In 2007, the scandalous treatment of wounded soldiers at Walter Reed Army Medical Center shocked the nation. Today, after major reforms, what’s changed for America’s injured soldiers?
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Walter Reed: The Battle for Recovery

After a series of articles in The Washington Post detailed the neglect and squalor endured by outpatients at Walter Reed, President Bush promised reforms. Congress investigated. And the Army pledged to provide wounded, ill or injured troops with the care they–and their families–deserved.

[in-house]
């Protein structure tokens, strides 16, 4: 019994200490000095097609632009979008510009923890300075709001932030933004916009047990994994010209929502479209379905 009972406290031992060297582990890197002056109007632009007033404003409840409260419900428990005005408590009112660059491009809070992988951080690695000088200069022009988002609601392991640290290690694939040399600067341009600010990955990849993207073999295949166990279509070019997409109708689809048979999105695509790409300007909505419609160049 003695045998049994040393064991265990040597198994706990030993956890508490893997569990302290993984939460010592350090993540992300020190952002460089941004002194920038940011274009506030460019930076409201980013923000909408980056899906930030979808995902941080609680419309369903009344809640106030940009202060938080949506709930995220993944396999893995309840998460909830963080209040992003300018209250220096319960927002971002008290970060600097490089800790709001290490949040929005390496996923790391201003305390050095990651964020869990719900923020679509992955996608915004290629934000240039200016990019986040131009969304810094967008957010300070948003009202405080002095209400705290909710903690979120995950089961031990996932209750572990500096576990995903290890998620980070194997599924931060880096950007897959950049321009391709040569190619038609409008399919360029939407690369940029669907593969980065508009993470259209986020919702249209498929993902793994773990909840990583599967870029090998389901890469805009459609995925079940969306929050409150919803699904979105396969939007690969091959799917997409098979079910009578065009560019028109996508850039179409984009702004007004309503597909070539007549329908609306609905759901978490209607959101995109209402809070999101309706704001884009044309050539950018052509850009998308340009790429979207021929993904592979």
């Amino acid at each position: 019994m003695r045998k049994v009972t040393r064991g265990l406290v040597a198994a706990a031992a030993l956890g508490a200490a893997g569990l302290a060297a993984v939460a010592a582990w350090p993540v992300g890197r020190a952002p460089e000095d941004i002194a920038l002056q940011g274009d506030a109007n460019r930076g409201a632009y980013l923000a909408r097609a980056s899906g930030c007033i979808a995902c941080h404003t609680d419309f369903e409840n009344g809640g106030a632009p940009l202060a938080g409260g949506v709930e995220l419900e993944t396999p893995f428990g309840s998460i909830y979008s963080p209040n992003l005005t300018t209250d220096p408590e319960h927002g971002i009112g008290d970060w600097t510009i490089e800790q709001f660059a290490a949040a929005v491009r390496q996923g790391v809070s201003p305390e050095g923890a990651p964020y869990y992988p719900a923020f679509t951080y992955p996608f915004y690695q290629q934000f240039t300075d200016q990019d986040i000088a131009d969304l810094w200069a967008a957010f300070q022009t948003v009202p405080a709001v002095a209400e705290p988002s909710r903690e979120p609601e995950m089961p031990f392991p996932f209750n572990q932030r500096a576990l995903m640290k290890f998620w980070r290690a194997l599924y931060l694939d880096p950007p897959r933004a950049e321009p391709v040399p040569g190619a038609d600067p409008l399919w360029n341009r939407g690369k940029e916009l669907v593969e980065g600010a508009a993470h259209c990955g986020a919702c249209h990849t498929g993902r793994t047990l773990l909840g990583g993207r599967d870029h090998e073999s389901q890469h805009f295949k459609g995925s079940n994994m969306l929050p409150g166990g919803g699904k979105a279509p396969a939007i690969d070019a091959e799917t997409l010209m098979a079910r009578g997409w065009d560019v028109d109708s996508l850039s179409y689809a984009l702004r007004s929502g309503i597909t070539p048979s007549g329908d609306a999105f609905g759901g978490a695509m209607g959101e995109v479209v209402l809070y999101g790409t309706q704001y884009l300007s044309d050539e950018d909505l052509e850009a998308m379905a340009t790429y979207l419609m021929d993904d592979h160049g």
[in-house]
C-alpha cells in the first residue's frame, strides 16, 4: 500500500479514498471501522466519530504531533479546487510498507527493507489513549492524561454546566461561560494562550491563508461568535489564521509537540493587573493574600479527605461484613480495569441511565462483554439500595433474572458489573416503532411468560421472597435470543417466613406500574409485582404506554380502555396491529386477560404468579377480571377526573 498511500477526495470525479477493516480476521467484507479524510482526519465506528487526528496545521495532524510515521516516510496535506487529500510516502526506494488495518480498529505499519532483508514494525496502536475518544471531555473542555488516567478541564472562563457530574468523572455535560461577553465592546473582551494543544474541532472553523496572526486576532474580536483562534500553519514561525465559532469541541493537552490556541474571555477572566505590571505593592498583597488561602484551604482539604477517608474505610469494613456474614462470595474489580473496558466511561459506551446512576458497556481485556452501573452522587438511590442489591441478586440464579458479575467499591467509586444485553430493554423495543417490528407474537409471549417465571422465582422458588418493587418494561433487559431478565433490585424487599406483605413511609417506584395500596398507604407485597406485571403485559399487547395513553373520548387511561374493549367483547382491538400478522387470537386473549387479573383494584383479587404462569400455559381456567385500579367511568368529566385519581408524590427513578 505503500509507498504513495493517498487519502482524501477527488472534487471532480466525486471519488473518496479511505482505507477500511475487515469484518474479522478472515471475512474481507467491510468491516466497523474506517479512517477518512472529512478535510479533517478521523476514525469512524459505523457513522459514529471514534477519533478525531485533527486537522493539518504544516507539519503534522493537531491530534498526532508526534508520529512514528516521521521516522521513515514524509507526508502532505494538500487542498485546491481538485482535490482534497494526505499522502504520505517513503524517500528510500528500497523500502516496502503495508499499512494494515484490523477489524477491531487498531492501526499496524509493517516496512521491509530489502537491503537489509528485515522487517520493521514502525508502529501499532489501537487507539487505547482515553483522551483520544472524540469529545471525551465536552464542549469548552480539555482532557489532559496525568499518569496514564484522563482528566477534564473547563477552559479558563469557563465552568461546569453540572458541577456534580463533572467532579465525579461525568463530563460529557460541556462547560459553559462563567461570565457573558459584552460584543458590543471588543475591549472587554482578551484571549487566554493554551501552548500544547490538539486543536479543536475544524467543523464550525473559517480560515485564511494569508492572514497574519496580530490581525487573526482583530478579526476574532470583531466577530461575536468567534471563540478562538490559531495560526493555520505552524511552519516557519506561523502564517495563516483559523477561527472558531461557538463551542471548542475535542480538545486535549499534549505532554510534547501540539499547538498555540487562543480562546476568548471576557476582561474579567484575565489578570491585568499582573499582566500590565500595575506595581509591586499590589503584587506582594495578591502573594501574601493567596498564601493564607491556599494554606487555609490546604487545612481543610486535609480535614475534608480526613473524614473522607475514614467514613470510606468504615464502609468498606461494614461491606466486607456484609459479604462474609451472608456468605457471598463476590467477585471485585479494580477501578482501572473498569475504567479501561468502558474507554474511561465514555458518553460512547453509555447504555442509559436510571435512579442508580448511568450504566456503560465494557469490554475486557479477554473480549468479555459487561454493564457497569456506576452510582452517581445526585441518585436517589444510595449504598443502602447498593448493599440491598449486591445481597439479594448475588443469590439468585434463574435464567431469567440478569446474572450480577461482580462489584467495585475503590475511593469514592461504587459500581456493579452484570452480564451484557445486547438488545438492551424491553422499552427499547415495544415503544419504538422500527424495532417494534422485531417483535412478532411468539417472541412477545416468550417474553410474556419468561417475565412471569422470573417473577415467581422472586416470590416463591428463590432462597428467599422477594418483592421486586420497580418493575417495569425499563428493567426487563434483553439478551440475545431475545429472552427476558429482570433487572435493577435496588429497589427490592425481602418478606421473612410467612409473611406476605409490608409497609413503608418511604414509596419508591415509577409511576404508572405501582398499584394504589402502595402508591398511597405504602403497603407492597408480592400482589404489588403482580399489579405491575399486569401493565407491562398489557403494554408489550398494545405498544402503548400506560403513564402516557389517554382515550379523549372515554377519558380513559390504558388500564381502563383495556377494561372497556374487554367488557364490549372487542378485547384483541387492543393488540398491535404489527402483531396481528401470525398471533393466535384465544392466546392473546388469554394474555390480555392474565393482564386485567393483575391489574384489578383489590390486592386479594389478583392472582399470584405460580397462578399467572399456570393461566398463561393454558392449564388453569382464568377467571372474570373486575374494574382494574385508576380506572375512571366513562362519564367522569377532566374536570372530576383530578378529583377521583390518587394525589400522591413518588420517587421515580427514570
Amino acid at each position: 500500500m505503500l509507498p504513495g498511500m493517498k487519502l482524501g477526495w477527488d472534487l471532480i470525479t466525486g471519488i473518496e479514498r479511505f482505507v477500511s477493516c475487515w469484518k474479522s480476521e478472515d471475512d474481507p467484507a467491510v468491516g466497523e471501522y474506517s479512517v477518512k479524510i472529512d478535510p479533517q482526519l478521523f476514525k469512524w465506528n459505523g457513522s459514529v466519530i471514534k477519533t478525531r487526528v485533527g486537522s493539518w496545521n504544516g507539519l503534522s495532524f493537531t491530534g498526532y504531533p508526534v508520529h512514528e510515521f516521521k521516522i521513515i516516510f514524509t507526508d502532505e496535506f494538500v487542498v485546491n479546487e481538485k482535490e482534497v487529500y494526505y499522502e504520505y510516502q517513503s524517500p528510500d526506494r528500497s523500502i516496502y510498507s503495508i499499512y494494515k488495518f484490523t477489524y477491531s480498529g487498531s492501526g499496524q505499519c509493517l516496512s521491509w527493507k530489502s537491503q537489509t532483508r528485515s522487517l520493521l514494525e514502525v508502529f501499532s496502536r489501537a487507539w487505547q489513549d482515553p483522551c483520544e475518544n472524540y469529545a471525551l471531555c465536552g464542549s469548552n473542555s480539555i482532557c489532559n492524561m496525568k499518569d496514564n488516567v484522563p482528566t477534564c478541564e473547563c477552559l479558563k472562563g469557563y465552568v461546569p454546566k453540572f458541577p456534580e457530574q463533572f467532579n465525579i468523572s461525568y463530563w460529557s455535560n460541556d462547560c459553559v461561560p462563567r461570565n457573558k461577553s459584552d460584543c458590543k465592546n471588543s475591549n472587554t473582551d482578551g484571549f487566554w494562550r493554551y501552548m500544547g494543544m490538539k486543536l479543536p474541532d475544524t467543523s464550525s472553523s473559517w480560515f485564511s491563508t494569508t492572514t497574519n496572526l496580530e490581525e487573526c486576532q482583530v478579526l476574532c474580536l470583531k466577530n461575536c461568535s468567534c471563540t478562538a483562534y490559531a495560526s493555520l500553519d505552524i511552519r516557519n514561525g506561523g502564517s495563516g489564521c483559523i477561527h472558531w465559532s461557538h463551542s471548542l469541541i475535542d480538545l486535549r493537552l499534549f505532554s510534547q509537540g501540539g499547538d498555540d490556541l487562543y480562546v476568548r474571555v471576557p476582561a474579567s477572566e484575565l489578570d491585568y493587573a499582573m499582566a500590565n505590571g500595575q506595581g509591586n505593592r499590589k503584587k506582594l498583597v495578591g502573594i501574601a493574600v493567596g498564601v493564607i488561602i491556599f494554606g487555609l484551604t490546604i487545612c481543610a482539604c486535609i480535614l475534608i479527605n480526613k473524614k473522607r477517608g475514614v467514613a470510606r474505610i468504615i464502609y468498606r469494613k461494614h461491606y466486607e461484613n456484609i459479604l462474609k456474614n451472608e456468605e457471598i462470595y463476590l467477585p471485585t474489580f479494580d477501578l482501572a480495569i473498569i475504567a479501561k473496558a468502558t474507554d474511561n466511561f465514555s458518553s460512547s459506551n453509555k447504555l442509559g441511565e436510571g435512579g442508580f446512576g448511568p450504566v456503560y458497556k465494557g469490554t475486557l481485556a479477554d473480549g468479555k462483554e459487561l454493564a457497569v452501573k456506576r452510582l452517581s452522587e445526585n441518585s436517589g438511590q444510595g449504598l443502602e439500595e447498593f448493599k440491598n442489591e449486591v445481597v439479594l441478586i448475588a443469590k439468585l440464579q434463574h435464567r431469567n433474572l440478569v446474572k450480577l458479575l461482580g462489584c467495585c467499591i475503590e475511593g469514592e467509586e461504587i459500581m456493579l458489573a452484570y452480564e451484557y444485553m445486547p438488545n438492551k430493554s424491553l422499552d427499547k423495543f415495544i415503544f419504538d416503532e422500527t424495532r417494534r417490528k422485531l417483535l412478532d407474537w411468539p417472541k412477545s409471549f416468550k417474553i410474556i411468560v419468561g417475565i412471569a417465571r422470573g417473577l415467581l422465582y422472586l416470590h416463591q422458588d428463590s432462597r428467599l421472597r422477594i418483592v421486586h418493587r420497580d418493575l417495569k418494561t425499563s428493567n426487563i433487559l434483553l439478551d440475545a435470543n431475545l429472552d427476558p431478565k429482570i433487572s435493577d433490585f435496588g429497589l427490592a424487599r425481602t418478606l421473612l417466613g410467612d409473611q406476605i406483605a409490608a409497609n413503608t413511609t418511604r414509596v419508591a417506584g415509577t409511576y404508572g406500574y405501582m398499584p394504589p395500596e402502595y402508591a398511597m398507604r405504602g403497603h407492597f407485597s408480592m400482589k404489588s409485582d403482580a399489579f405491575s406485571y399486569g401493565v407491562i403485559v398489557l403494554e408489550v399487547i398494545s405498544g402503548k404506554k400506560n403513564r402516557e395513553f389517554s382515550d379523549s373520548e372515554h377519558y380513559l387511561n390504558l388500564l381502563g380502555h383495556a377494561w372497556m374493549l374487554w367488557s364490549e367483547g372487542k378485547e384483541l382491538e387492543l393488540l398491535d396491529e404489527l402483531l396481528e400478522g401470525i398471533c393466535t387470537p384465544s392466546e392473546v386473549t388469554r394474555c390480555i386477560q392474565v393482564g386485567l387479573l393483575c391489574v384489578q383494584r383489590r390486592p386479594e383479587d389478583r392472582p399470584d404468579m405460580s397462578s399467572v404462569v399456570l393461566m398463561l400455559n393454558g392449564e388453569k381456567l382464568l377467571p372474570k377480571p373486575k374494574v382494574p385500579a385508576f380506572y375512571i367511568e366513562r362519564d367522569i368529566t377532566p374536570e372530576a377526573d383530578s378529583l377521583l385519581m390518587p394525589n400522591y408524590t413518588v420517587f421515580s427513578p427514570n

The key reform was the creation of thirty-six Warrior Transition Units, which promised to help broken soldiers recover in a supportive environment.

But six years later, a heated debate continues about whether that promise has been fulfilled. Former Army Surgeon General Eric Schoomaker, who oversaw the WTUs, admits there were “growing pains” but says the system is working well.

Noel Koch disagrees. In 2009, as Deputy Under Secretary of Defense for the Office of Wounded Warrior Care and Transition Policy, he investigated WTUs and says he concluded that all too often the new units replicated some of the problems initially found at Walter Reed in 2007–the very problems they were supposed to solve.

As the debate continues, veterans like Dan Shannon–the original “face” of the Walter Reed scandal–continue to navigate their own recoveries and wonder what the future holds for wounded soldiers in America.

Transcript

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